A first impression is like a first kiss. It lingers long after the relationship has changed.

I stepped off the plane in Ube, Japan, wearing a suit even though it was ninety plus with terrible humidity. The air was thick with water and the squat mountains in the distance appeared as though through a cloudy window. Yet, I had been told that first impressions were paramount in Japan. I buttoned up my shirt and pulled on my suit jacket and pasted a big smile on my face. I wanted to make a good first impression.

I stepped off the plane, not realizing that my first impression had already been made.

At some point during the summer, before arriving in Japan, my future Board of Education had asked for a picture so they could identify me when I got to Japan. I had my father take a picture of me in front of our brick house in the bright sunlight, thinking the brick would make a good back ground. Since it was the middle of the summer, my appearance was a little ruggish. I sported a thick unruly beard and hair that was a tad long and unkempt. I basically looked like a college bum – the kind that skips class to see how early in the day he can get drunk. The sun was bright that day and as my father took my picture I was squinting to keep the sun out of my eyes. Apparently, when I squint, it looks like I am frowning. This delightful picture was sent to Japan with a little note telling them about me and what I hoped to do while I was in Japan.

My future Board of Education received this picture and their mouths dropped open. The brick reminded them of old jailhouses from classic western films. With my unkempt appearance, beard, and fierce scowl, I looked like a convict. And this was the person they were looking for when I stepped off the plane.

Several of my fellow English teachers laughed nervously as they disembarked and saw the crowded waiting area. Our new Japanese employers had come en masse to meet their new teachers. One by one we grabbed our bags and walked out of the airport with the Japanese around us. My own luggage was the last to be unloaded and so I had a bird’s eye view of everyone else. I quickly saw my Board of Education, apparent by the large sign that read “Seth Crossman,” each letter printed on its own page. There were seven of them holding that sign, taking up nearly one whole side of the exit tunnel. They saw the English teachers disappearing and when there were only two left they began to panic. They kept checking the enlarged photo they had of my picture, obviously looking for the scariest, most dangerous man they could find. They chose the tall Australian in front of me, who was slightly chubby and had hair past his shoulders. He carried a guitar case. Perhaps they had seen Desperado. They ran up to him and began shaking his hand and bowing profusely and smiling like they were welcoming a hero come home from war.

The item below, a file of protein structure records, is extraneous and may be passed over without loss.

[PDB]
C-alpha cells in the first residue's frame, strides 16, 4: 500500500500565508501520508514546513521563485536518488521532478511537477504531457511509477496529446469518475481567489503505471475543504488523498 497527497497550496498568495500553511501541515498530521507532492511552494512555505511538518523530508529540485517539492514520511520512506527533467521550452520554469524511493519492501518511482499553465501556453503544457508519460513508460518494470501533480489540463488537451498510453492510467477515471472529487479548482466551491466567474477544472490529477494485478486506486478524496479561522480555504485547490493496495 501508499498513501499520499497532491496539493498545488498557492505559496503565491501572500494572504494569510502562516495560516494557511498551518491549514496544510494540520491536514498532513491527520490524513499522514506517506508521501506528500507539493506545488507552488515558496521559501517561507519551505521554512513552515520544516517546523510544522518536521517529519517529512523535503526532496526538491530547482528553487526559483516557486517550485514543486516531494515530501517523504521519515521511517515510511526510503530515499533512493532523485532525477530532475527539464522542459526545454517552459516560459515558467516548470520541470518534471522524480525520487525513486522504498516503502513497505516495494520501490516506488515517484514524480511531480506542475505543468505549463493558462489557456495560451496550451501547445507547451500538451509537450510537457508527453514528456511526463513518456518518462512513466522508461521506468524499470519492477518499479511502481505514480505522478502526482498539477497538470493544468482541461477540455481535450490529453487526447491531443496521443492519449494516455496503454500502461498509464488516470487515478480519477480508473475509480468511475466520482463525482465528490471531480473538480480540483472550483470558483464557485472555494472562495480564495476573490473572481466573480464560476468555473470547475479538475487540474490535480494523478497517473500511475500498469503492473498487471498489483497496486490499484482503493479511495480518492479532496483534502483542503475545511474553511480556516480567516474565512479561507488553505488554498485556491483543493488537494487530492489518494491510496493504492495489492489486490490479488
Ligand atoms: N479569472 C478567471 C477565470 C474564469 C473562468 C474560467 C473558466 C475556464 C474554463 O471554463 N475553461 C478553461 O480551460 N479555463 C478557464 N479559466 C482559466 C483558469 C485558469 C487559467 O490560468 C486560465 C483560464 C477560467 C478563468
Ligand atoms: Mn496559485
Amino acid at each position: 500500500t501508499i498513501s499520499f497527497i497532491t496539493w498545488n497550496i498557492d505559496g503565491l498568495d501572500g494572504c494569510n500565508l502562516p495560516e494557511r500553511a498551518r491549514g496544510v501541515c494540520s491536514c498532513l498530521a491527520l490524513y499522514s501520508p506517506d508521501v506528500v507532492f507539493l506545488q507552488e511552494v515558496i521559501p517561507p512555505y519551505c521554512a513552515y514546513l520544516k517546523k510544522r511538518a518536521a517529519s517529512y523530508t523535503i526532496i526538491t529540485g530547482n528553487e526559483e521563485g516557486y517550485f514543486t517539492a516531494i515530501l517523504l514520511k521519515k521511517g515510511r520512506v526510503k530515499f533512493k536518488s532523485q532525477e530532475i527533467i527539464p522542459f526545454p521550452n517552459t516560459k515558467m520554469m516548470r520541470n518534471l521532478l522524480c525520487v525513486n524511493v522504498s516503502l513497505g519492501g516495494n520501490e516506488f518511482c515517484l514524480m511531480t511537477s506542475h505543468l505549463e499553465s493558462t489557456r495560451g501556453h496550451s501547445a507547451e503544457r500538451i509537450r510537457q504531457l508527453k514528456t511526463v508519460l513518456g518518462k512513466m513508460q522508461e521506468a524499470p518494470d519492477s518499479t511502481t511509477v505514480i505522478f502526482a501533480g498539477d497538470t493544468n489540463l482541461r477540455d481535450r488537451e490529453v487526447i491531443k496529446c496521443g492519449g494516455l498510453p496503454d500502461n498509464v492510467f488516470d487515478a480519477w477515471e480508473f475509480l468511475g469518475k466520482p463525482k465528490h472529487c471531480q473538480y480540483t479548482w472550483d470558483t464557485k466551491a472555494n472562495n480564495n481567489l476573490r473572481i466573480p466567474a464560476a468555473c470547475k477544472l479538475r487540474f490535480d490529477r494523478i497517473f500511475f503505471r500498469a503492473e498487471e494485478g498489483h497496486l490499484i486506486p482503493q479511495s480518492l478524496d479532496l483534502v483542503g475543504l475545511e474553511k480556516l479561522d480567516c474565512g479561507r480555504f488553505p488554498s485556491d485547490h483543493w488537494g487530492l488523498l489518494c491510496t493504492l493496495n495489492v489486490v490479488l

My Board of Education had chosen their convict.

It was an honest mistake. Gone was my ragged bead and the long hair and they had no brick wall to help them choose. I was clean-shaven, smiling, and wearing a suit, hardly what my Board of Education was expecting. I was disappointed though. My warm welcome was given to someone else. I was left standing with my luggage, the kid picked last in gym class. Perhaps it should have been a compliment. They were expecting someone disreputable and seeing me they had chosen someone else. It didn’t feel like that though, because I didn’t realize I had given them the wrong impression of me long before I had even set foot in Japan.

It was then I realized I had a unique opportunity. I could remake myself. I could take everything I disliked about my personality and change it. It was my new beginning, a chance to be a better Seth than I had been. Gone were my failures, my inadequacies, all the stubble and unkempt appearance, my jailhouse chains.

And it couldn’t have started any better. I had already surpassed my employers expectations. My better beginning had begun.

© Seth Crossman